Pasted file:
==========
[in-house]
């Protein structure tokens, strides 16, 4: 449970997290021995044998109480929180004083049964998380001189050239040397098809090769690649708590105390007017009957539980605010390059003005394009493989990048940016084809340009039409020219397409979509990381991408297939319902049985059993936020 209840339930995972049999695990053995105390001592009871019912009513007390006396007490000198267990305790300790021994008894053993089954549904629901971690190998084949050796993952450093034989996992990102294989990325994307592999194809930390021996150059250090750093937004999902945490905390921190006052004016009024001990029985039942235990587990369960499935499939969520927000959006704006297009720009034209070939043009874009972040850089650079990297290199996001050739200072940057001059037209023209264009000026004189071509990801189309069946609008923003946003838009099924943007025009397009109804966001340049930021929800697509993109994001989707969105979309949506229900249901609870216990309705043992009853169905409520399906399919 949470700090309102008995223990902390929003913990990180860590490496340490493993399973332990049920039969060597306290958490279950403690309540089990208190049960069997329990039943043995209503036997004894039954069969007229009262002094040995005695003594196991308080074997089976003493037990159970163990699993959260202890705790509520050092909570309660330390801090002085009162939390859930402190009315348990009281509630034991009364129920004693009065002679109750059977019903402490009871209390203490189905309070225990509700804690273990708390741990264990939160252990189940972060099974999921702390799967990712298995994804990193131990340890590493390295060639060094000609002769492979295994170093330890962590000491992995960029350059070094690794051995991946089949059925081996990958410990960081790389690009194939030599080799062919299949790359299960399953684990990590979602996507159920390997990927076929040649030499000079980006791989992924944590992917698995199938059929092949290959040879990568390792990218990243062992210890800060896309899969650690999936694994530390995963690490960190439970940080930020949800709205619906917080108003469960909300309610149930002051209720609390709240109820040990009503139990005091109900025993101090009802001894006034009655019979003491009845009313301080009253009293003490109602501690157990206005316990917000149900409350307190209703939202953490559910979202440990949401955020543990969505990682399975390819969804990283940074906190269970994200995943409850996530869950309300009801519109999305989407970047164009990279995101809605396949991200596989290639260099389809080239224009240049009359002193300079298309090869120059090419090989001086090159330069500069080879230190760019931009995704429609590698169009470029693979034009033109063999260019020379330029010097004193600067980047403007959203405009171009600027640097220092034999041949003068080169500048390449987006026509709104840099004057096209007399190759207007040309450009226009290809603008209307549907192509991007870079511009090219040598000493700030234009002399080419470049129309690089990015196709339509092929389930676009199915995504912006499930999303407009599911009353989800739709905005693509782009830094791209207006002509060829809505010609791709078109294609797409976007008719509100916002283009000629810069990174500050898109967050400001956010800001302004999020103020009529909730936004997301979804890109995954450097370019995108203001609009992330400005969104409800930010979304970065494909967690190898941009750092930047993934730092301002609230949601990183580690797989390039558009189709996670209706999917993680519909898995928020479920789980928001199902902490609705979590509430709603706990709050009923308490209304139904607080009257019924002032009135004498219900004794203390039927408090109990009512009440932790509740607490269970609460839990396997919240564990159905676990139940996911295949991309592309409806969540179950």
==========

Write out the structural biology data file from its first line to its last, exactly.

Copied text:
[in-house]
């Protein structure tokens, strides 16, 4: 449970997290021995044998109480929180004083049964998380001189050239040397098809090769690649708590105390007017009957539980605010390059003005394009493989990048940016084809340009039409020219397409979509990381991408297939319902049985059993936020 209840339930995972049999695990053995105390001592009871019912009513007390006396007490000198267990305790300790021994008894053993089954549904629901971690190998084949050796993952450093034989996992990102294989990325994307592999194809930390021996150059250090750093937004999902945490905390921190006052004016009024001990029985039942235990587990369960499935499939969520927000959006704006297009720009034209070939043009874009972040850089650079990297290199996001050739200072940057001059037209023209264009000026004189071509990801189309069946609008923003946003838009099924943007025009397009109804966001340049930021929800697509993109994001989707969105979309949506229900249901609870216990309705043992009853169905409520399906399919 949470700090309102008995223990902390929003913990990180860590490496340490493993399973332990049920039969060597306290958490279950403690309540089990208190049960069997329990039943043995209503036997004894039954069969007229009262002094040995005695003594196991308080074997089976003493037990159970163990699993959260202890705790509520050092909570309660330390801090002085009162939390859930402190009315348990009281509630034991009364129920004693009065002679109750059977019903402490009871209390203490189905309070225990509700804690273990708390741990264990939160252990189940972060099974999921702390799967990712298995994804990193131990340890590493390295060639060094000609002769492979295994170093330890962590000491992995960029350059070094690794051995991946089949059925081996990958410990960081790389690009194939030599080799062919299949790359299960399953684990990590979602996507159920390997990927076929040649030499000079980006791989992924944590992917698995199938059929092949290959040879990568390792990218990243062992210890800060896309899969650690999936694994530390995963690490960190439970940080930020949800709205619906917080108003469960909300309610149930002051209720609390709240109820040990009503139990005091109900025993101090009802001894006034009655019979003491009845009313301080009253009293003490109602501690157990206005316990917000149900409350307190209703939202953490559910979202440990949401955020543990969505990682399975390819969804990283940074906190269970994200995943409850996530869950309300009801519109999305989407970047164009990279995101809605396949991200596989290639260099389809080239224009240049009359002193300079298309090869120059090419090989001086090159330069500069080879230190760019931009995704429609590698169009470029693979034009033109063999260019020379330029010097004193600067980047403007959203405009171009600027640097220092034999041949003068080169500048390449987006026509709104840099004057096209007399190759207007040309450009226009290809603008209307549907192509991007870079511009090219040598000493700030234009002399080419470049129309690089990015196709339509092929389930676009199915995504912006499930999303407009599911009353989800739709905005693509782009830094791209207006002509060829809505010609791709078109294609797409976007008719509100916002283009000629810069990174500050898109967050400001956010800001302004999020103020009529909730936004997301979804890109995954450097370019995108203001609009992330400005969104409800930010979304970065494909967690190898941009750092930047993934730092301002609230949601990183580690797989390039558009189709996670209706999917993680519909898995928020479920789980928001199902902490609705979590509430709603706990709050009923308490209304139904607080009257019924002032009135004498219900004794203390039927408090109990009512009440932790509740607490269970609460839990396997919240564990159905676990139940996911295949991309592309409806969540179950």